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Shield for officials in info law

New Delhi, Dec. 1: The Centre today moved to protect the identity of individuals involved in policies or decisions whose details might be revealed under the Right to Information Act, 2005.

The Prime Minister directed the department of personnel and training to include “substantive” file notings on plans, schemes, programmes and projects relating to the development and social sectors within the ambit of the act, but to withhold the identity of the official(s) who made the notings.

The directive was governed by the caveat that information “protected” by section 8 of the act cannot be accessed even for these sectors.

Such information includes that whose disclosure could affect India’s sovereignty and integrity and its strategic, scientific or economic interests; invite contempt of court, cause a breach of privilege of Parliament and legislatures, or jeopardise investigations.

Even cabinet papers ' including records of deliberations of ministers, secretaries and other officials ' are out of the public domain.

“People have the right to know what the decision was and why it was taken but nobody needs to know who said what,” a source explained. If the act were to make it mandatory to reveal an official’s identity, “officers will be scared to write a word and would rather play it safe”.

This is especially important for the economic ministries, the sources said.

“A policy pronouncement or decision on, say, oil may please a certain influential person and antagonise others. If the identity of the policy- or decision-makers involved becomes public knowledge, it could stultify the system,” a source said.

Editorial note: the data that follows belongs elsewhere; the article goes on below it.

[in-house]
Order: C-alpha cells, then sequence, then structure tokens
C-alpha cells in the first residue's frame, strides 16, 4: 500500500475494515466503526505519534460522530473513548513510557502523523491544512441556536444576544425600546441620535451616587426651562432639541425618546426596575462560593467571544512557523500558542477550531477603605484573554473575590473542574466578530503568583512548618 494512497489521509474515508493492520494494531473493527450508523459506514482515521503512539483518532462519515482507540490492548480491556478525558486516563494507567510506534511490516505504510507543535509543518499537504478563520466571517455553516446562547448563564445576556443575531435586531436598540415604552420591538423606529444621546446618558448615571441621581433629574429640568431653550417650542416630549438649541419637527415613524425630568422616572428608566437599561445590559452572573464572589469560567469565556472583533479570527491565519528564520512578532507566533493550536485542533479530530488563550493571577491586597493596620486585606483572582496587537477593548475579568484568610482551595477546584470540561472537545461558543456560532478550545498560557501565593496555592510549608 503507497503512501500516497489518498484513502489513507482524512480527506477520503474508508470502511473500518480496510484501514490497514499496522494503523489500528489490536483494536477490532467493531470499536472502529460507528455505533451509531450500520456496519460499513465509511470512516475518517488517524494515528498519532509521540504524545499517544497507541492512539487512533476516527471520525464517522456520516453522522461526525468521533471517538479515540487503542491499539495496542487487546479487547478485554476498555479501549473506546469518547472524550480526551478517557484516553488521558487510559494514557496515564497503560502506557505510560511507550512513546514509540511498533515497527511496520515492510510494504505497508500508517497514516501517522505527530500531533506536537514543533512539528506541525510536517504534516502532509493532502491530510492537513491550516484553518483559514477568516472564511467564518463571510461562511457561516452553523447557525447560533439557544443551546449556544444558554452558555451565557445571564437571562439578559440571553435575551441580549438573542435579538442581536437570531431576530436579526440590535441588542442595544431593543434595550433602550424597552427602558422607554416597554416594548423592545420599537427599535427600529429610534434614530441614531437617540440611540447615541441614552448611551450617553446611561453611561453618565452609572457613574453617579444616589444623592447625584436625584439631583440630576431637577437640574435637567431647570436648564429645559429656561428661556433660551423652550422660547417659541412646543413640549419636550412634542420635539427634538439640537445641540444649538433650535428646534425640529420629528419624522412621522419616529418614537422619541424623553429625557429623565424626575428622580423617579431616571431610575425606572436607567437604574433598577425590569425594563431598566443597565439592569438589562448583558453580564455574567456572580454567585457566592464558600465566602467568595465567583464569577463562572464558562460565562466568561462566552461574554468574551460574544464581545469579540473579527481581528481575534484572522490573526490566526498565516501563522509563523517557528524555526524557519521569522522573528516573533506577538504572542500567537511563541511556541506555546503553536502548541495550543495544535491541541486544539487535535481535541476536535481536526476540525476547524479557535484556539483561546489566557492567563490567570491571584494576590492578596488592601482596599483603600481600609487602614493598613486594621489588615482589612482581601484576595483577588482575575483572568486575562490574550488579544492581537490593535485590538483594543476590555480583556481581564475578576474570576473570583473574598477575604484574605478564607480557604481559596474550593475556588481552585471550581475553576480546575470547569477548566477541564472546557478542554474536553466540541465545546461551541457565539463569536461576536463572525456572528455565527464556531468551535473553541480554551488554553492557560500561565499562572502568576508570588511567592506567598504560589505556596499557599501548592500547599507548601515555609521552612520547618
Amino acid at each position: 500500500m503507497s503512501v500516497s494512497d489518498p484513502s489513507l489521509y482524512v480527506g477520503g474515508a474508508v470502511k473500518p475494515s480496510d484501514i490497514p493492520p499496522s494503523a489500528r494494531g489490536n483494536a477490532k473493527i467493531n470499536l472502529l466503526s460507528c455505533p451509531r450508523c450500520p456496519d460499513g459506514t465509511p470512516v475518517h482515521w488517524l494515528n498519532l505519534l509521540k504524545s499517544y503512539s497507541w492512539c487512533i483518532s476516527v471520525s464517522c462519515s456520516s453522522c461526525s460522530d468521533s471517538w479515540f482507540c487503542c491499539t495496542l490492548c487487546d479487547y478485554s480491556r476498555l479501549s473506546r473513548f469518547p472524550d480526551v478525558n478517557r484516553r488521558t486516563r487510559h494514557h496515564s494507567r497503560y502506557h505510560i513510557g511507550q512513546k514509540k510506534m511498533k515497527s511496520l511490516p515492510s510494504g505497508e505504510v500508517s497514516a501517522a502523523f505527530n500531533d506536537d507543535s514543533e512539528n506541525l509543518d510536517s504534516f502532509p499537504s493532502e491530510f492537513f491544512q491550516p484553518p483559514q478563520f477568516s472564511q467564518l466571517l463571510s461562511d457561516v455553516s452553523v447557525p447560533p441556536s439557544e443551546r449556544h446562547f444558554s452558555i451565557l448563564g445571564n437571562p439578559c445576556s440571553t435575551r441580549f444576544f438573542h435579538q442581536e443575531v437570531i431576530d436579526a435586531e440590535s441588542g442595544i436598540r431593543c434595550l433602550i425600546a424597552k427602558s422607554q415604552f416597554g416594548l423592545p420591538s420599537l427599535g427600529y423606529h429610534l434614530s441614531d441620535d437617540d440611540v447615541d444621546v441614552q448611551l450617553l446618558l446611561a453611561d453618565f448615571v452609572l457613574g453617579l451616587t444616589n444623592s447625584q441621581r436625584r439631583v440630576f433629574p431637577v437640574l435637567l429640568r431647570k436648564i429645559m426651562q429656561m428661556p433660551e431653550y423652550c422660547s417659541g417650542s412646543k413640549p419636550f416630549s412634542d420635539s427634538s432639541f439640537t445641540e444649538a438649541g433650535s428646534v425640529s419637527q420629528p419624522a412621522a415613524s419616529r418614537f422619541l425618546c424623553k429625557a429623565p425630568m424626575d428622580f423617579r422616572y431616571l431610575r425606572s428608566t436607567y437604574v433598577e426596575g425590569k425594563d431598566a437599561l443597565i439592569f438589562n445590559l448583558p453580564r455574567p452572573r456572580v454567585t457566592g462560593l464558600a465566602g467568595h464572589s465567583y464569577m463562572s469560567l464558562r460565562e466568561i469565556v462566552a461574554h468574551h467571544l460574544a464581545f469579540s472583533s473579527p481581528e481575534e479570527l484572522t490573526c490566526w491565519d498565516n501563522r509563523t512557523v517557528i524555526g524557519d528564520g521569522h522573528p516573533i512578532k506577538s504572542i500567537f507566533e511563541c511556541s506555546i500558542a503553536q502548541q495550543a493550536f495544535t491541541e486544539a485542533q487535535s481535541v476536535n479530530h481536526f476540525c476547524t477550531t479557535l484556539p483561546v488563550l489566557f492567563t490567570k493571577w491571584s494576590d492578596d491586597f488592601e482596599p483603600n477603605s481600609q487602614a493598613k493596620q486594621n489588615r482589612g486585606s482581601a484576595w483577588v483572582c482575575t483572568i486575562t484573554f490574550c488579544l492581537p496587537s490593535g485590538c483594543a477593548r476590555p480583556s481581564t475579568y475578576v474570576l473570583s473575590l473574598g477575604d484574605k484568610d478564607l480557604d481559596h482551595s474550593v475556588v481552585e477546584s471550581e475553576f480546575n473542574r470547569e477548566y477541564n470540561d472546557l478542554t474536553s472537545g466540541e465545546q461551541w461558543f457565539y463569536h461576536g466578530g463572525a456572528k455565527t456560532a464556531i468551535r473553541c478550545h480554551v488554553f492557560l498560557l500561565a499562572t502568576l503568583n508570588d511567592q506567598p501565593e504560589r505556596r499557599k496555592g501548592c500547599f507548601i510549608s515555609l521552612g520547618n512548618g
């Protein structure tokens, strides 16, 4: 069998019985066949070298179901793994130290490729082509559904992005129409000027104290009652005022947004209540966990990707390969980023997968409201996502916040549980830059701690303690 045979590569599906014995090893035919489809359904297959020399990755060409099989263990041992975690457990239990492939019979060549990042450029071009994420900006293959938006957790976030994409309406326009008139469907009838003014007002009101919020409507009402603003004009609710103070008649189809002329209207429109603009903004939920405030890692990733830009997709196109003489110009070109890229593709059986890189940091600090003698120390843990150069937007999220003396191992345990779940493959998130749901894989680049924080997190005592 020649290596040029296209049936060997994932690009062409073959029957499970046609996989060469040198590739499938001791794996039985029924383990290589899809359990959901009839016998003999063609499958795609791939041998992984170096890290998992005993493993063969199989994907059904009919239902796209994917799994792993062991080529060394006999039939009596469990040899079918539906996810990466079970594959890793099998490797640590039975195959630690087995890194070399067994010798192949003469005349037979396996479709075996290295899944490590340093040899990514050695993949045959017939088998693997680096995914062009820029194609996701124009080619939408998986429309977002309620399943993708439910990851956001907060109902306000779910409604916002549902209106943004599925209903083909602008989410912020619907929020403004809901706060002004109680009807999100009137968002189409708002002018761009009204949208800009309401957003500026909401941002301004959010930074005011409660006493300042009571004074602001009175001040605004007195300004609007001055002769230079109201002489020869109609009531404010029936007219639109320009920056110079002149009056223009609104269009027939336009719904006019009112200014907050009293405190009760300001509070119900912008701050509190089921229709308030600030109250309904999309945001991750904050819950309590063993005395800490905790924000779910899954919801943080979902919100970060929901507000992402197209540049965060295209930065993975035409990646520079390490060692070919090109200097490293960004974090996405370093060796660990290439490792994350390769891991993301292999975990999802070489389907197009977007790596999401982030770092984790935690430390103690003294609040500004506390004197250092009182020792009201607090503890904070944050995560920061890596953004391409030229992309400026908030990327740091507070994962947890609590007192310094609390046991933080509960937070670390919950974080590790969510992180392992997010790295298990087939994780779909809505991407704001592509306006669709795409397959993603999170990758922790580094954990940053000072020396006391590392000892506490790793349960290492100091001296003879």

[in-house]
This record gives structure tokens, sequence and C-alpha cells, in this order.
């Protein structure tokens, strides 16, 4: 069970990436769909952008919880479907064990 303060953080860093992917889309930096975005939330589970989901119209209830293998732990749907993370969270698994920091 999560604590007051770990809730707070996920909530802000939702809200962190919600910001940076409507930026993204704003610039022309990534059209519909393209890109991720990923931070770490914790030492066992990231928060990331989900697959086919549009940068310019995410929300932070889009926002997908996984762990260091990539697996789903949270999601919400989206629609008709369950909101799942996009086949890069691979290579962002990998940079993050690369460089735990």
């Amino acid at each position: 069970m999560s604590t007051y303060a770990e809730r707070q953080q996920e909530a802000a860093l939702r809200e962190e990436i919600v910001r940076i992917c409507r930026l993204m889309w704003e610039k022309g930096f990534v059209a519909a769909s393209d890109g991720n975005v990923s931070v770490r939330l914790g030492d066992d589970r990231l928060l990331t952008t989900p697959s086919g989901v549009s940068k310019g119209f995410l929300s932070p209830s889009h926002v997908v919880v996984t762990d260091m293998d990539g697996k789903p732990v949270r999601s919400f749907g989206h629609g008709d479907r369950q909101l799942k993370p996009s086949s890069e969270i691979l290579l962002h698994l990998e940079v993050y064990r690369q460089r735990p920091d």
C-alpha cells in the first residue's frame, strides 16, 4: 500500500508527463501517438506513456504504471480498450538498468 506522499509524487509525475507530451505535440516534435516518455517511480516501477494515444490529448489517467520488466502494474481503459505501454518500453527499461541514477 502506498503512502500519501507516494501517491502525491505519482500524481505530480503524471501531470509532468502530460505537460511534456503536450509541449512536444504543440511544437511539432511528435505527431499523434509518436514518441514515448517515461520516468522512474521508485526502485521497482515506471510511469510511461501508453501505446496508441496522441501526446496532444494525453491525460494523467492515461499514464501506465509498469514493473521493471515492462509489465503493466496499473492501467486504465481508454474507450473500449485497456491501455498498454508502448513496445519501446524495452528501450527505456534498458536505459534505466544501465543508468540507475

Asked if people had the right to know if a certain official had “influenced” a policy or decision to suit certain interest groups, the source said: “If there is a hint of corruption or unfair practice, all files will be examined by an inquiry committee.”

A press release, issued by the Prime Minister’s media adviser, said file notings relating to “identifiable individuals, groups of individuals, organisations, appointments, (and) matters relating to inquiries and departmental proceedings shall not be disclosed”.

The directive ' seen as a half-way step towards ensuring transparency in the government’s working ' is likely to be incorporated as an amendment that may be moved in the current Parliament session. Asked why it had not been inserted in the act, the sources put it down to “bureaucratic ineptness”.

Jairam Ramesh, Rajya Sabha MP and convener of the National Advisory Council which had pushed the act, said its intent was to “open up structures like the zilla panchayats” for the “aam aadmi” and not “Delhi’s middle class obsessed with so-called corruption and lack of accountability among politicians”.

The army has decided to withdraw an internal circular asking officers to withhold information on “sensitive” matters till a clarification came from the defence ministry. It said it would implement the act.

Sources said the Prime Minister was keen that the army not be excluded from the act’s ambit.

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